A radical break-up of HSBC may be the only way to save the sprawling banking conglomerate.
When HSBC announced its third-quarter results on Monday, they were worse than anyone expected. Pre-tax profits were down by 24%. Revenues fell by 3% to slightly over $13bn, well below what the market expected. Targets for return on equity were missed. The shares fell by close on 5% on the day, the biggest one-day fall in more than two years. They have fallen by 11% in the last six months. Given that growth in the UK is respectable and that HSBC is meant to be brilliantly positioned in the rapidly expanding Chinese and Asian markets, it was a deeply disappointing set of numbers. HSBC is meant to be growing along with its customer base. If it is shrinking, something is going wrong.
So far Noel Quinn who took over as an interim successor when John Flint was ousted as the CEO back in August has not said a great deal about how he intends to fix that. It is not even clear if he is really in charge. He is the only internal candidate for the job, but the board may still decide to bring in an outsider. It will let us know over the next six months. That is hardly the most ringing vote of confidence.
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One big round of redundancies has been announced by Quinn, with up to 10,000 jobs likely to be lost and more staff cuts may well be on the way. There have been noises about focusing more on Asia and deploying more of its capital in the faster growing markets: 96% of its profits in the latest quarter came from Asia, but Europe, which contributed almost nothing to the bottom line, still accounts for half its assets. But that is essentially the strategy HSBC has been pushing for the last five years and so far it has very little to show for it.
It is time to be bolder to break up a financial conglomerate that looks past its sell-by date. HSBC has its roots in Victorian Hong Kong, grew along with the territory and used its base there to expand into Europe and the US, acquiring Midland in this country and re-basing itself here in the 1990s. The combination of East and West worked fantastically well for a long time. But it may not be right for the next 50 years.
First, the bank is simply too big. It has more than 200,000 staff. It operates in more than 60 countries and territories. It has more than 40 million customers. That makes it just about unique. But as well as being too big to fail it also looks too big to manage. If there were ever any synergies between all its different units, they have long since got lost in all its sprawling complexity. Splitting the bank into smaller units would make it easier to manage.
Next, the East/West combination looks unstable. President Trump may settle his trade war with China in the next few months, or he may not. Either way, it is unlikely to bring an end to the tensions. China looks to be embarking on an increasingly bitter economic war with the US and Europe. Tariffs are being imposed by the US and the EU is planning restrictions on Chinese investment on the continent. When China was an emerging economy, HSBC's position as a bridge between East and West looked like a strong one. Now it looks like a fatal flaw and it may end up getting caught between hostile forces. A split may be the way to fix that.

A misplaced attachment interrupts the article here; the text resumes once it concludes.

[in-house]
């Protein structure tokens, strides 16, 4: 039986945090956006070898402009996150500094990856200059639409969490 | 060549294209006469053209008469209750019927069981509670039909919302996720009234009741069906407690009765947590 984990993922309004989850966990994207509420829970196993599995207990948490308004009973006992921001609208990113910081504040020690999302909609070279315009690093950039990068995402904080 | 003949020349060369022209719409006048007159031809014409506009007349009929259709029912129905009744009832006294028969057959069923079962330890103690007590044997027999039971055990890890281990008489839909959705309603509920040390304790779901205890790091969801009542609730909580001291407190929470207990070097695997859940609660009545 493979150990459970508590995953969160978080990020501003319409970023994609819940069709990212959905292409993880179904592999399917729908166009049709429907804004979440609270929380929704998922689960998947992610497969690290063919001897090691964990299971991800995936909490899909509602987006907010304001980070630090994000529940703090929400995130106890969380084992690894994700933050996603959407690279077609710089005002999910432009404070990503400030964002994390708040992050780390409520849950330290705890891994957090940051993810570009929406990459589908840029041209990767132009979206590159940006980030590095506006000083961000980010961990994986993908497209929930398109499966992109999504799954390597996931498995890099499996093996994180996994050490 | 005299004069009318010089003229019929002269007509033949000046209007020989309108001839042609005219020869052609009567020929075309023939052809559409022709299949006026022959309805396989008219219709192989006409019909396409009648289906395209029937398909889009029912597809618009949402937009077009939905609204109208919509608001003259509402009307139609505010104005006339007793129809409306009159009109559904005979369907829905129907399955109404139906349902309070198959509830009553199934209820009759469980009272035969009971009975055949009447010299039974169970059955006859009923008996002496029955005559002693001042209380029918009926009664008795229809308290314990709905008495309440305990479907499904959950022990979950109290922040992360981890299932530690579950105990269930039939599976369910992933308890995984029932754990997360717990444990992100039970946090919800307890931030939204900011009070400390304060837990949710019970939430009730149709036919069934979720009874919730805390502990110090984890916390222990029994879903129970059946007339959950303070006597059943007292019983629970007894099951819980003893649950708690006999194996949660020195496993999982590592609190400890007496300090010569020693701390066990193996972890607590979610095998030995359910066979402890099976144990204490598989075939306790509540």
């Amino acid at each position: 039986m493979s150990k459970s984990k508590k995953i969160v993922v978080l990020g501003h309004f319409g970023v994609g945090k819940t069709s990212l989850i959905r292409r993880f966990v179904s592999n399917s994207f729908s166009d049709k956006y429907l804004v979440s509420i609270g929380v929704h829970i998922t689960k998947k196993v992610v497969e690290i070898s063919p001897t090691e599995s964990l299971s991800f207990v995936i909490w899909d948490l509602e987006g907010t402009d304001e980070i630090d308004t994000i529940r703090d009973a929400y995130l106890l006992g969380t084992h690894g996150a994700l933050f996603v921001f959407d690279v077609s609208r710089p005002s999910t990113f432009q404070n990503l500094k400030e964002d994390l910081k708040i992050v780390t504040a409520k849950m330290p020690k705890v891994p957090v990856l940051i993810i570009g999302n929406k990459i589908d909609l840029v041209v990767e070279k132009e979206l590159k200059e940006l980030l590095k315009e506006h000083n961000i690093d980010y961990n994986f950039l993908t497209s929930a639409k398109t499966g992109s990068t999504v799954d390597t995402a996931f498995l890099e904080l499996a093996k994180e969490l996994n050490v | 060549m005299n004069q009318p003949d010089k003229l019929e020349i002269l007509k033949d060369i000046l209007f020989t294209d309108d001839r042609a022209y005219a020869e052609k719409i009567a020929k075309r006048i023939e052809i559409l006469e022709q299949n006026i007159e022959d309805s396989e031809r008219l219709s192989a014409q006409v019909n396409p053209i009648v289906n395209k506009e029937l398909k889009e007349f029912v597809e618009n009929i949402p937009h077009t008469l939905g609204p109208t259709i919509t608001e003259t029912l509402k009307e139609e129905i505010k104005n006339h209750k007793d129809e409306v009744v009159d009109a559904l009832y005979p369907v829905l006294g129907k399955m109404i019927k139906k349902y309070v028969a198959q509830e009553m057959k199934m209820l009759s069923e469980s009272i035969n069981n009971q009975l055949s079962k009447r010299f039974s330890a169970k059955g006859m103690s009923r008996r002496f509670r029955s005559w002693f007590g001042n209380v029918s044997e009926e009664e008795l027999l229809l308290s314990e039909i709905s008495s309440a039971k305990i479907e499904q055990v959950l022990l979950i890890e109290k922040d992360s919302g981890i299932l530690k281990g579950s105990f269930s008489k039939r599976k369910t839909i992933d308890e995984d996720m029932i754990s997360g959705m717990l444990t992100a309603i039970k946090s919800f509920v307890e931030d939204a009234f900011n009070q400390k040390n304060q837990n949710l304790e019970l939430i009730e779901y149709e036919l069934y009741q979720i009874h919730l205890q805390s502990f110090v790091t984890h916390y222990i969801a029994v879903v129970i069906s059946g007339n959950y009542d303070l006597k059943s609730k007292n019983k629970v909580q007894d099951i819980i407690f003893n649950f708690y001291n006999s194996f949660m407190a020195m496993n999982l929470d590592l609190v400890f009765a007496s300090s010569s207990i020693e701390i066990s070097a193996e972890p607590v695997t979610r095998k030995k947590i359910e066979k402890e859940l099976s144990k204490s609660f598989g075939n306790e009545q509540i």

Finally, banking itself is being taken apart by the internet. The technology giants are moving into the market Uber is just the latest while hundreds of fintech start-ups are chipping away at different parts of the industry. The days of the huge, universal bank look numbered. It does everything, everywhere, but doesn't do any particular thing that well. Over time, that is a recipe for losing market share. HSBC should look at splitting retail and commercial banking.
A radical break-up of HSBC would involve a four-way split. East and West and retail and commercial. The result? Four new banks, each with a lot more focus, a clear place in the market and a renewed sense of purpose. Whether Quinn, or an outsider, will be bold enough to attempt that remains to be seen. But it is the only alternative to steady, unending decline and HSBC's shareholders deserve better than that.
Matthew Lynn is a columnist for Bloomberg, and writes weekly commentary syndicated in papers such as the Daily Telegraph, Die Welt, the Sydney Morning Herald, the South China Morning Post and the Miami Herald. He is also an associate editor of Spectator Business, and a regular contributor to The Spectator. Before that, he worked for the business section of the Sunday Times for ten years.
He has written books on finance and financial topics, including Bust: Greece, The Euro and The Sovereign Debt Crisis and The Long Depression: The Slump of 2008 to 2031. Matthew is also the author of the Death Force series of military thrillers and the founder of Lume Books, an independent publisher.
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